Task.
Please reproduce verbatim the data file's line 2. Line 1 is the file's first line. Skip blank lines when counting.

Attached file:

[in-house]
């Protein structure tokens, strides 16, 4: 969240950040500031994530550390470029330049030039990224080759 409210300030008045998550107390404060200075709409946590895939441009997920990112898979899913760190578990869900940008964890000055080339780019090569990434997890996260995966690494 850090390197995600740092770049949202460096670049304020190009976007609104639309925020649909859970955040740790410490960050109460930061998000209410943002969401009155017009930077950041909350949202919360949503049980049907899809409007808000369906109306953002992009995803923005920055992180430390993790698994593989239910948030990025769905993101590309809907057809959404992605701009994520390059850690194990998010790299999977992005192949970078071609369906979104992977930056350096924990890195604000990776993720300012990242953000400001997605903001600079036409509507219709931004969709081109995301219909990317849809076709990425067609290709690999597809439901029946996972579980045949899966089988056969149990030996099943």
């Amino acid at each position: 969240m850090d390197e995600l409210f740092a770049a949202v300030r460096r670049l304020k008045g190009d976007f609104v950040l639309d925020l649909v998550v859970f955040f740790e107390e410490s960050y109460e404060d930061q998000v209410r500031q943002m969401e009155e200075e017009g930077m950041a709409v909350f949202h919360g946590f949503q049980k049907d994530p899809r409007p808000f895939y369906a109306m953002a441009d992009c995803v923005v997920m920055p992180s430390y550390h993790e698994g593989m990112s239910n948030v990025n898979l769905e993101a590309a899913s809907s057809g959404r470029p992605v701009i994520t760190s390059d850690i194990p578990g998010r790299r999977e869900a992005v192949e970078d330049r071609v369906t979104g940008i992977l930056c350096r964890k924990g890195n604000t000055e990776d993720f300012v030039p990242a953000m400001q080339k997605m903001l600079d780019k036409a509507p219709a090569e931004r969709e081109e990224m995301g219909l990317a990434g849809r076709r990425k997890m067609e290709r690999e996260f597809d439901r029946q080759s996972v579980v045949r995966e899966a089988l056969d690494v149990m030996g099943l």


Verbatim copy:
């Protein structure tokens, strides 16, 4: 969240950040500031994530550390470029330049030039990224080759 409210300030008045998550107390404060200075709409946590895939441009997920990112898979899913760190578990869900940008964890000055080339780019090569990434997890996260995966690494 850090390197995600740092770049949202460096670049304020190009976007609104639309925020649909859970955040740790410490960050109460930061998000209410943002969401009155017009930077950041909350949202919360949503049980049907899809409007808000369906109306953002992009995803923005920055992180430390993790698994593989239910948030990025769905993101590309809907057809959404992605701009994520390059850690194990998010790299999977992005192949970078071609369906979104992977930056350096924990890195604000990776993720300012990242953000400001997605903001600079036409509507219709931004969709081109995301219909990317849809076709990425067609290709690999597809439901029946996972579980045949899966089988056969149990030996099943």